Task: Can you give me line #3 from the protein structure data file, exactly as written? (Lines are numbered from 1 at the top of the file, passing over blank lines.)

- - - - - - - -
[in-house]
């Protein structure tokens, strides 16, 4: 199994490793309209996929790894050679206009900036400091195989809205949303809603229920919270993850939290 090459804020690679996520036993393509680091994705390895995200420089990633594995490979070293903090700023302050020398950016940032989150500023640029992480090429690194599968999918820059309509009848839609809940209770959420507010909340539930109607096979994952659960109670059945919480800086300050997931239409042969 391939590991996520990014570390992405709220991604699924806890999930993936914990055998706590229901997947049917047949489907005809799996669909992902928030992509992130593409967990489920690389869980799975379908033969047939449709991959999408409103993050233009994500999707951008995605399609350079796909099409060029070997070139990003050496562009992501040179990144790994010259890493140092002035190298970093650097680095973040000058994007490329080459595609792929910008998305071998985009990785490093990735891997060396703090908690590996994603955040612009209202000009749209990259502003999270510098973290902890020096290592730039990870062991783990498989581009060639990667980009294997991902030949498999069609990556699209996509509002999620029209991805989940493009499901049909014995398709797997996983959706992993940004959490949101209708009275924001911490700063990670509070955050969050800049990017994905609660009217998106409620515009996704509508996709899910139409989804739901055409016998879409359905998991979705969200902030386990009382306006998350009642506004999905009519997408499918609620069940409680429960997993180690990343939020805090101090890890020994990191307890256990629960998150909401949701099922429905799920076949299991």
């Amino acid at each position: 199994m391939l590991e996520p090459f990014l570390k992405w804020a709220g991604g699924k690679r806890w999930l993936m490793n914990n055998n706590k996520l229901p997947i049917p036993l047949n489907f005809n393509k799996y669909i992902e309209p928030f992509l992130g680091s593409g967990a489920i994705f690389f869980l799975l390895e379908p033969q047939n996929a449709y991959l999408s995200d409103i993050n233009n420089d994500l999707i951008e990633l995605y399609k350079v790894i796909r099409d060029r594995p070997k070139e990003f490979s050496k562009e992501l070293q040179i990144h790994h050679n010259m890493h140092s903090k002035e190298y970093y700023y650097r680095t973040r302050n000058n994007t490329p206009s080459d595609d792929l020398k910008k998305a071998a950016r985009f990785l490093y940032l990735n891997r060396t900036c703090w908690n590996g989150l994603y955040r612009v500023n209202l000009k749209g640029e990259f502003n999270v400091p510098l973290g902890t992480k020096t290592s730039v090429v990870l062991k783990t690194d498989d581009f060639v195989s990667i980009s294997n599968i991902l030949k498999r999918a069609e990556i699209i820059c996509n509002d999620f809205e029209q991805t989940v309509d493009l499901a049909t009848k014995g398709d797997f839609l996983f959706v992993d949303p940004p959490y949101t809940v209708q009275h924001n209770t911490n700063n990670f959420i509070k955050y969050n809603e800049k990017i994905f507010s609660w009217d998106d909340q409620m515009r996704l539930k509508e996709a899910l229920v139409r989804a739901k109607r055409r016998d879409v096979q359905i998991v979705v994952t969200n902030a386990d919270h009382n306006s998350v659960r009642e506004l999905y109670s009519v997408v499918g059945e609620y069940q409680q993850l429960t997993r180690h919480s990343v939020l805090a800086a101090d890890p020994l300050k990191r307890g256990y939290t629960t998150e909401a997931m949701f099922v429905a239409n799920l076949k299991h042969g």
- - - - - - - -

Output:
């Amino acid at each position: 199994m391939l590991e996520p090459f990014l570390k992405w804020a709220g991604g699924k690679r806890w999930l993936m490793n914990n055998n706590k996520l229901p997947i049917p036993l047949n489907f005809n393509k799996y669909i992902e309209p928030f992509l992130g680091s593409g967990a489920i994705f690389f869980l799975l390895e379908p033969q047939n996929a449709y991959l999408s995200d409103i993050n233009n420089d994500l999707i951008e990633l995605y399609k350079v790894i796909r099409d060029r594995p070997k070139e990003f490979s050496k562009e992501l070293q040179i990144h790994h050679n010259m890493h140092s903090k002035e190298y970093y700023y650097r680095t973040r302050n000058n994007t490329p206009s080459d595609d792929l020398k910008k998305a071998a950016r985009f990785l490093y940032l990735n891997r060396t900036c703090w908690n590996g989150l994603y955040r612009v500023n209202l000009k749209g640029e990259f502003n999270v400091p510098l973290g902890t992480k020096t290592s730039v090429v990870l062991k783990t690194d498989d581009f060639v195989s990667i980009s294997n599968i991902l030949k498999r999918a069609e990556i699209i820059c996509n509002d999620f809205e029209q991805t989940v309509d493009l499901a049909t009848k014995g398709d797997f839609l996983f959706v992993d949303p940004p959490y949101t809940v209708q009275h924001n209770t911490n700063n990670f959420i509070k955050y969050n809603e800049k990017i994905f507010s609660w009217d998106d909340q409620m515009r996704l539930k509508e996709a899910l229920v139409r989804a739901k109607r055409r016998d879409v096979q359905i998991v979705v994952t969200n902030a386990d919270h009382n306006s998350v659960r009642e506004l999905y109670s009519v997408v499918g059945e609620y069940q409680q993850l429960t997993r180690h919480s990343v939020l805090a800086a101090d890890p020994l300050k990191r307890g256990y939290t629960t998150e909401a997931m949701f099922v429905a239409n799920l076949k299991h042969g």